Japan Geoscience Union Meeting 2019

Presentation information

[J] Oral

M (Multidisciplinary and Interdisciplinary) » M-IS Intersection

[M-IS21] Gas hydrate in environmental-resource sciences

Tue. May 28, 2019 1:45 PM - 3:15 PM A02 (TOKYO BAY MAKUHARI HALL)

convener:Hitoshi Tomaru(Department of Earth Sciences, Chiba University), Akihiro Hachikubo(Kitami Institute of Technology), Atsushi Tani(Graduate School of Human Development and Environment, Kobe University), Shusaku Goto(Institute for Geo-Resources and Environment National Institute of Advanced Industrial Science and Technology), Chairperson:八久保 晶弘(北見工業大学), 戸丸 仁

2:30 PM - 2:45 PM

[MIS21-09] Origin and evolution of H2S-bearing methane hydrate in the Sea of Japan

*Ryo Matsumoto1, Tomoko Fukazawa2, Akihiro Hiruta1, Glen Snyder1 (1.Organization for the Strategic Laboratory of Research and Intellectual Properties, Meiji University, 2.Department of Applied Chemistry, School of Science and Technoloty, Meiji University)

Keywords:shallow gas hydrates, H2S, eustatic sea level change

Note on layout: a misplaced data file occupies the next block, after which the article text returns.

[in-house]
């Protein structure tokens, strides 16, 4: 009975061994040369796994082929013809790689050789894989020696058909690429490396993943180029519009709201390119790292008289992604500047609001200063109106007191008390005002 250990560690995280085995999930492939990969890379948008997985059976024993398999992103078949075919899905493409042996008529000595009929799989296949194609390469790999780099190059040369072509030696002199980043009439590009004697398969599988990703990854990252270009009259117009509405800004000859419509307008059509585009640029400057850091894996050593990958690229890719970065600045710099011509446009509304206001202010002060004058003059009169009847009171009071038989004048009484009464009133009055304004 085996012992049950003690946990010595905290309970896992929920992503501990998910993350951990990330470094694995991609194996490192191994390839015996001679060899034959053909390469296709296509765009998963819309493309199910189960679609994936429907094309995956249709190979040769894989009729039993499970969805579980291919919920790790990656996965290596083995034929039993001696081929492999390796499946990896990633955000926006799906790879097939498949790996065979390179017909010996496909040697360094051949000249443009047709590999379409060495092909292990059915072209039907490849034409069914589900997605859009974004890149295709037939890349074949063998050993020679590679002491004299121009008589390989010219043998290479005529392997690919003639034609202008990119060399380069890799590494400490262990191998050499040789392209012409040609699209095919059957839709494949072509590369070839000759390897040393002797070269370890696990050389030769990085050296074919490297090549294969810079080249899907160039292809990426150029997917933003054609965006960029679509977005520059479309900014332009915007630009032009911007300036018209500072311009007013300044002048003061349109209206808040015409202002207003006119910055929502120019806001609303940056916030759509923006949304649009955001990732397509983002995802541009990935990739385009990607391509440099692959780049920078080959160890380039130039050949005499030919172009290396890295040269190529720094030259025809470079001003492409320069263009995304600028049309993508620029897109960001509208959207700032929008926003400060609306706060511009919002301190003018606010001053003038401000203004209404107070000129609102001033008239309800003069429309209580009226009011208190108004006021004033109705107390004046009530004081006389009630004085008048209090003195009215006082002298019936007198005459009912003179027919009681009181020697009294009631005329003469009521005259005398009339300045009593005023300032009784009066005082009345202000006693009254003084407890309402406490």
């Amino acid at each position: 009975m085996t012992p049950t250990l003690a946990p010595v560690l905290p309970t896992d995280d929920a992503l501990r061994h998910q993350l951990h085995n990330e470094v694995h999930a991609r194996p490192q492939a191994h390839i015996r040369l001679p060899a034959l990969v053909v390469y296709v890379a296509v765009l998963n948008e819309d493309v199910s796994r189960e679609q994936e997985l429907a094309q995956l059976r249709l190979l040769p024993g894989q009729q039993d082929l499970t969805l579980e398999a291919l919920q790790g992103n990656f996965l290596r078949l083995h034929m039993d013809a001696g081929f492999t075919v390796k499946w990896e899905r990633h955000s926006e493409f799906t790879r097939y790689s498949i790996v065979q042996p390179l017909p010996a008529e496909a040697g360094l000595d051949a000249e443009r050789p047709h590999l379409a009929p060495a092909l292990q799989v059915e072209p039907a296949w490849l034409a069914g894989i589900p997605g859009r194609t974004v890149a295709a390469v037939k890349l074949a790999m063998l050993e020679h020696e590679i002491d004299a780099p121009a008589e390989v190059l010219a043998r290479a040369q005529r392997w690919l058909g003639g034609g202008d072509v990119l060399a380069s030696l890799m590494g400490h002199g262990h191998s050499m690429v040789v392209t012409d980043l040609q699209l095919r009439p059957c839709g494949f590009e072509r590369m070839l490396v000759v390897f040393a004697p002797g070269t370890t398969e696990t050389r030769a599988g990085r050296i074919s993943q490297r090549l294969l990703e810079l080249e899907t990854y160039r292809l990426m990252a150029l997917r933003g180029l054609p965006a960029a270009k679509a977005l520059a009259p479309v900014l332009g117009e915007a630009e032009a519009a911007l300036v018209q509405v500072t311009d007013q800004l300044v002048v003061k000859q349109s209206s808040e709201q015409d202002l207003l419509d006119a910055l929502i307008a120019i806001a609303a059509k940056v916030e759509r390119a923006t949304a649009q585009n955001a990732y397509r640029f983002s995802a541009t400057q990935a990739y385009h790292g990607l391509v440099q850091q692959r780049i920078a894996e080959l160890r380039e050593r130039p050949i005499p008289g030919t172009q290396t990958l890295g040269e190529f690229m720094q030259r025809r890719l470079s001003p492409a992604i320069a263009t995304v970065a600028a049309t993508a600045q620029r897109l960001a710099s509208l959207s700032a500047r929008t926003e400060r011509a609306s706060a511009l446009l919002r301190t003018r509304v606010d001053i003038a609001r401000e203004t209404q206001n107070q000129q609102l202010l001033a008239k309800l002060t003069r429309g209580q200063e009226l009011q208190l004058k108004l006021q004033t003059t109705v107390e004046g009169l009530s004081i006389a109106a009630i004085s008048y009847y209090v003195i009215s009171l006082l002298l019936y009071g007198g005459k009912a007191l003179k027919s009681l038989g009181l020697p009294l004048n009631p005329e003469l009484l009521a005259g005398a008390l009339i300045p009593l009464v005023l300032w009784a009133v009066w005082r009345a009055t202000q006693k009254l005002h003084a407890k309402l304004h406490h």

Thick massive deposits of hydrates of the Sea of Japan have accumulate in gas chimneys in two steps. The first step is related to a 25 million years’ rifting of the Sea of Japan, characterized by a high heat flows, high TOC sediments and a tectonic inversion at a few million years ago. Tectonic inversion has developed deep reverse faults and tight folds with open fracture systems, which facilitated the development of gas chimney structures. Second one is a glacial-interglacial cycles for a few 100 ka. Eustatic sea level fall resulted in a shoal up the base of gas hydrate stability (BGGS), dissociation of deep-seated hydrates, and enhanced methane-flux and massive accumulation of hydrates. Shallow hydrates are characterized by high H2S contents up to a few %v/v, reflecting AOM in shallow subsurface. Shallow H2S-bearing hydrates have repeatedly and intermittently accumulated on the top of gas chimneys at glacial period, while the H2S contents rapidly decreased with depth due to recrystallization perhaps through molecular diffusion during burial diagenesis. Key conditions to develop massive deposits of shallow hydrates are strong flux of mixed-microbial and thermogenic gases and a recycling of deep-seated hydrates during the glacial-interglacial.